William Osler said that if you listen to the patient, he is telling you the diagnosis. I’ve had doctors blame my divorce for symptoms that started years earlier when I was married, but that was ancient history and they didn’t want to listen to it. Faster and easier to blame the divorce, but that leads to misdiagnosis, because they’ve missed the part where "I have never felt right since the virus in 1987", the part that means it’s most decidedly NOT post-divorce depression. Groopman agrees, "If the patient is inhibited, or cut off prematurely, or constrained into one path of discussion, then the doctor may not be told something vital."

Social psychologist Judy Hall observes "The doctor is supposed to be emotionally neutral and evenhanded with everybody, and we know that’s not true." CFS literature is filled with stories of women who were given psychiatric diagnoses while men with the same symptoms were "really sick".

Unbeknownst to each other, a friend and I saw the same doctor; when we compared notes afterward, he had made the same disparaging remarks to each of us about divorced women; he had the notion that every divorced woman is looking for a way to get alimony so she won’t have to work. He may be a good doctor for men, but he’s going to approach every divorced woman with the attitude that she’s out to fleece her husband. The medical group does nothing to ensure that he sees only male patients, so he continues to misdiagnose divorced women, even those who had been the primary breadwinner and didn’t stand a chance of getting alimony from a near-penniless spouse.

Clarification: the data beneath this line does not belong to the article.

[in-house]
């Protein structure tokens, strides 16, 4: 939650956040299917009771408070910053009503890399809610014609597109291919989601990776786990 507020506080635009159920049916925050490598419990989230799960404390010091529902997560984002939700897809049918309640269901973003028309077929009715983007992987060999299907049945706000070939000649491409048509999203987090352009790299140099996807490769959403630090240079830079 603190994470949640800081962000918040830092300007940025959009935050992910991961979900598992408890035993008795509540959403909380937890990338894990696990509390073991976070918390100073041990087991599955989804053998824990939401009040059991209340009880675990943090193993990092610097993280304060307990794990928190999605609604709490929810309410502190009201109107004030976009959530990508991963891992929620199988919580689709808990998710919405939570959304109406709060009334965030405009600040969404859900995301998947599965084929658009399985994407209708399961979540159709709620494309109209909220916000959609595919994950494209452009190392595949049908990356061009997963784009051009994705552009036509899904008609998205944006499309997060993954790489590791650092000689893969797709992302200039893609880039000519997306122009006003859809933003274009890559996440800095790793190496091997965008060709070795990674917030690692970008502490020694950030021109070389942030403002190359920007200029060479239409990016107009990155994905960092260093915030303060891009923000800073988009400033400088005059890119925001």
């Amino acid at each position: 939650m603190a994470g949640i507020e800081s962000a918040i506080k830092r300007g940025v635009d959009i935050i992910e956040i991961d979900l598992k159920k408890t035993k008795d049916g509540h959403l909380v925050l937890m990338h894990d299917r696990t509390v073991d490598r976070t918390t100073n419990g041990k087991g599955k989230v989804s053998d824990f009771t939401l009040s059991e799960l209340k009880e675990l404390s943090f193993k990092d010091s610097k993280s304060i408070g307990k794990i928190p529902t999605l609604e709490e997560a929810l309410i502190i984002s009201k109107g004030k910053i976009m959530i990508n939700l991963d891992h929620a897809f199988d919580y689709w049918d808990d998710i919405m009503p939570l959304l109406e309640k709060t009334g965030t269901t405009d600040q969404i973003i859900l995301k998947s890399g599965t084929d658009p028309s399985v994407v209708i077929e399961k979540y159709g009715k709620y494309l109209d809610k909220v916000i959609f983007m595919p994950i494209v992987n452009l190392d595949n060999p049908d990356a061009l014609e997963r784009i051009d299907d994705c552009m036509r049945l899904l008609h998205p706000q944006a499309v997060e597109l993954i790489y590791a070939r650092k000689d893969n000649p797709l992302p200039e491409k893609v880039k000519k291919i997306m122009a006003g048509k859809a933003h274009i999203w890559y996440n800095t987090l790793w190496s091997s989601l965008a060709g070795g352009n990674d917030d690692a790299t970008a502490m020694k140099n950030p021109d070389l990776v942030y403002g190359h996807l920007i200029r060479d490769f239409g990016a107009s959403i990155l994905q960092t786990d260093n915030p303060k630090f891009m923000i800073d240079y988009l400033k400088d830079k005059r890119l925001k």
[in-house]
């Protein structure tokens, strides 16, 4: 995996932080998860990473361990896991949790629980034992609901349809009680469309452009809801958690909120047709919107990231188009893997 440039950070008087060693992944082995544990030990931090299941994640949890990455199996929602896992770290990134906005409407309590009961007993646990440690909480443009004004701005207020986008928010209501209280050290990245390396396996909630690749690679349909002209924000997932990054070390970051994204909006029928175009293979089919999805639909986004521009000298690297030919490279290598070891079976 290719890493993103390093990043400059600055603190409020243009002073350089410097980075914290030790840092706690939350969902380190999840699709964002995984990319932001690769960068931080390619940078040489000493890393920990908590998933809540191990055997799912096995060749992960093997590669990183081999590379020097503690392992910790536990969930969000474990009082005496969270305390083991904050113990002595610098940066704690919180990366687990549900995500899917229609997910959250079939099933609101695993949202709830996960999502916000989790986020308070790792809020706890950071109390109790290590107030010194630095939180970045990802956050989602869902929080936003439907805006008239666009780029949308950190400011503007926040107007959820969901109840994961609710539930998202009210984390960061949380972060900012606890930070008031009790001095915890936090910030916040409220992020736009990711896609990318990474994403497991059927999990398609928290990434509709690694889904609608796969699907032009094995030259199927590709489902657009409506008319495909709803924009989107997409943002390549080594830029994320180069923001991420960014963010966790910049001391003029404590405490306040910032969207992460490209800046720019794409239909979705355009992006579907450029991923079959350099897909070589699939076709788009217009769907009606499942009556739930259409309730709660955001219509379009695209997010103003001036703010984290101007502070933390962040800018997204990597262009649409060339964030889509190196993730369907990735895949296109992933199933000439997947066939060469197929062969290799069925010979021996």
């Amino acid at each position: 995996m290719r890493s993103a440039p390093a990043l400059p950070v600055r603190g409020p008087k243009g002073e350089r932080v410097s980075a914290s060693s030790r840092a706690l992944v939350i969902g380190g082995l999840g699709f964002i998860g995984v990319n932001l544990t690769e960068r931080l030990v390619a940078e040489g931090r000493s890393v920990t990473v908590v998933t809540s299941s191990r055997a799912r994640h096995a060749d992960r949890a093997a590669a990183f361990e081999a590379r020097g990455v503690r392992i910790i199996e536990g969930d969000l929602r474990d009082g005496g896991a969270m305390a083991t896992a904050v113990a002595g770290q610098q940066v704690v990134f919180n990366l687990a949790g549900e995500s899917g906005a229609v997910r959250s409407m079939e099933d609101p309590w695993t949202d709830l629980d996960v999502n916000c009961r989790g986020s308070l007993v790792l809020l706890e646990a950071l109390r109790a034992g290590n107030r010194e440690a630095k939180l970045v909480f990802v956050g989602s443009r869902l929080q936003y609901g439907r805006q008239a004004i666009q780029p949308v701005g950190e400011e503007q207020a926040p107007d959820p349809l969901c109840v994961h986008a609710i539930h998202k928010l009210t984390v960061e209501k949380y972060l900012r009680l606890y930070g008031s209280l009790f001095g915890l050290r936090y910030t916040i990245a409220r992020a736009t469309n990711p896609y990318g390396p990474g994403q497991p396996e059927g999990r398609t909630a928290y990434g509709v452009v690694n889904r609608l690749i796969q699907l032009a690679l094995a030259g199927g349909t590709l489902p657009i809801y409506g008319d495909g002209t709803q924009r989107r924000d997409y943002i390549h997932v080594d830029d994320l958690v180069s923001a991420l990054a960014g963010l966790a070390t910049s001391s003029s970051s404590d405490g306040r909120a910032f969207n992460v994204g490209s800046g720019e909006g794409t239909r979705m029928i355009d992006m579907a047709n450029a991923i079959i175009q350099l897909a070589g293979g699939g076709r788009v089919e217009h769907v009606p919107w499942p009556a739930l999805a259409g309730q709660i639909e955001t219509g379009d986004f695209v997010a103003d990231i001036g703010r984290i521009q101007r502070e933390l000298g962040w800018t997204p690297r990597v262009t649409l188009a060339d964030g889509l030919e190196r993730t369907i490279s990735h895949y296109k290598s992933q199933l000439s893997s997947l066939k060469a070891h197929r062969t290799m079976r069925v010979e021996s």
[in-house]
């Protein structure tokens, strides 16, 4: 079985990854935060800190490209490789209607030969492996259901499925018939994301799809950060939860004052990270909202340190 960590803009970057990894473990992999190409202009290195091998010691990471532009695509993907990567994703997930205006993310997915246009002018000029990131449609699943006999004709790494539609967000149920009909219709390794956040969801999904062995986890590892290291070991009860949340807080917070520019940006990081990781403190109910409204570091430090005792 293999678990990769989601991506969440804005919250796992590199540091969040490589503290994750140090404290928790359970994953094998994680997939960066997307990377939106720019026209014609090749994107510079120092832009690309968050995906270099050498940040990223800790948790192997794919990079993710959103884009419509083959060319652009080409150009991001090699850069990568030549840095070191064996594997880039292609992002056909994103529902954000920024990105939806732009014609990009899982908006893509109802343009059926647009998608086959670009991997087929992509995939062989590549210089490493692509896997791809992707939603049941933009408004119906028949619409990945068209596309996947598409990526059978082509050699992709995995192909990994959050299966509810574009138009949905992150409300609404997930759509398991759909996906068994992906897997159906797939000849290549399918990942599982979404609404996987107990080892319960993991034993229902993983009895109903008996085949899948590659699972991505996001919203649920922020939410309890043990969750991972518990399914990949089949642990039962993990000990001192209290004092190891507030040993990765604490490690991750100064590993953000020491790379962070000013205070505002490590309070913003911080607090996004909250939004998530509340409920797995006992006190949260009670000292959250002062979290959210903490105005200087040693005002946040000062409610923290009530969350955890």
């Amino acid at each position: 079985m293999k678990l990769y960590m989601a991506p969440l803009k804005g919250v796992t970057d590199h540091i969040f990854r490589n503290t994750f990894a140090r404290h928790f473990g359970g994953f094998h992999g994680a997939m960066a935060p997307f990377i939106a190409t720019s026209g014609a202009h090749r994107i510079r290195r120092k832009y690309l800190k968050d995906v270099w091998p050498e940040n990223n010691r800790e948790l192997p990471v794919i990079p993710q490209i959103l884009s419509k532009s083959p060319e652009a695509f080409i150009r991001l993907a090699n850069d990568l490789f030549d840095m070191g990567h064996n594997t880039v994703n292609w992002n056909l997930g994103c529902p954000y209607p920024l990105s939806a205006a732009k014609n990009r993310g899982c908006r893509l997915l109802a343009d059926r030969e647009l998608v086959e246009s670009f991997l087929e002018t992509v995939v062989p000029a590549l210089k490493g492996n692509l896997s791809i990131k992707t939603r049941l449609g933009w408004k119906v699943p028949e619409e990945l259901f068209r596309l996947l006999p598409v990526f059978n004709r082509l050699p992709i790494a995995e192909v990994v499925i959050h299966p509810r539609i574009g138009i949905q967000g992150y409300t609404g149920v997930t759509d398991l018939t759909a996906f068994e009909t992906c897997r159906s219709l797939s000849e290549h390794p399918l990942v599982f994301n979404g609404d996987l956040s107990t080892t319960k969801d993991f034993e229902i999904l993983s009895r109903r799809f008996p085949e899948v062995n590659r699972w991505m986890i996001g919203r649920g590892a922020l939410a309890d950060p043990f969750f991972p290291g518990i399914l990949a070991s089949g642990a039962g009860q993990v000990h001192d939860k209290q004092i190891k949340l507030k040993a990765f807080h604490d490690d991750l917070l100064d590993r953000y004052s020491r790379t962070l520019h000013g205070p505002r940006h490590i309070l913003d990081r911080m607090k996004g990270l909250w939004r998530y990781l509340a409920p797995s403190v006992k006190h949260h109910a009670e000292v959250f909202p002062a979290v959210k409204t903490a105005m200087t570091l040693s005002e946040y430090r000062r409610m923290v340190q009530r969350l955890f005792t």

Groopman elucidates "Misdiagnosis is different. ... It reveals why doctors fail to question their assumptions, why their thinking is sometimes closed or skewed, why they overlook the gaps in their knowledge. Experts studying misguided care have recently concluded that the majority of errors are due to flaws in physician thinking, not technical mistakes." "As many as 15% of all diagnoses are inaccurate", primarily because doctors "fell into cognitive traps", like the doctor who consciously or un assumes that all divorced women are scheming to get alimony. Groopman observes "The doctor becomes increasingly convinced of the truth of his misjudgment, developing a psychological commitment to it. He becomes wedded to his distorted conclusion. His strong negative feelings about the patient make it harder for him to abandon that conclusion and reframe the clinical picture differently."

And, in fact, without proper treatment, both my friend and I failed to improve, which "proved" to that doctor that the whole problem was we didn’t want to work. He didn’t need to look for any other reason for our symptoms beyond the assumed desire for alimony. When we reported getting progressively worse, he viewed that simply as "proof" that if we couldn’t get him to say we were disabled with our initial symptoms, we were going to exaggerate until we found the level at which he was convinced of our disability.

Unfortunately, both of us had very real medical problems, which really did become worse and caused further physical damage when they were not properly treated, but because he was filtering everything we said through "divorcee wants alimony", he never once considered that we were telling the truth.

My friend, thank God, got to a different medical group in time, and is now back at work. He and other members of his medical group strung me along with empty promises until it was too late for me to make a full recovery.

MORE COMMENTS AS I GET FURTHER INTO BOOK...

Sunday, March 25, 2007

Talk Therapy Doesn't Improve CFS

Cognitive Behavioral Therapy -- thought by some to be the "cure" for CFS proved to be a failure in this test.  Patients complained less about their impairments but the actual objectively-measured impairments themselves did not improve.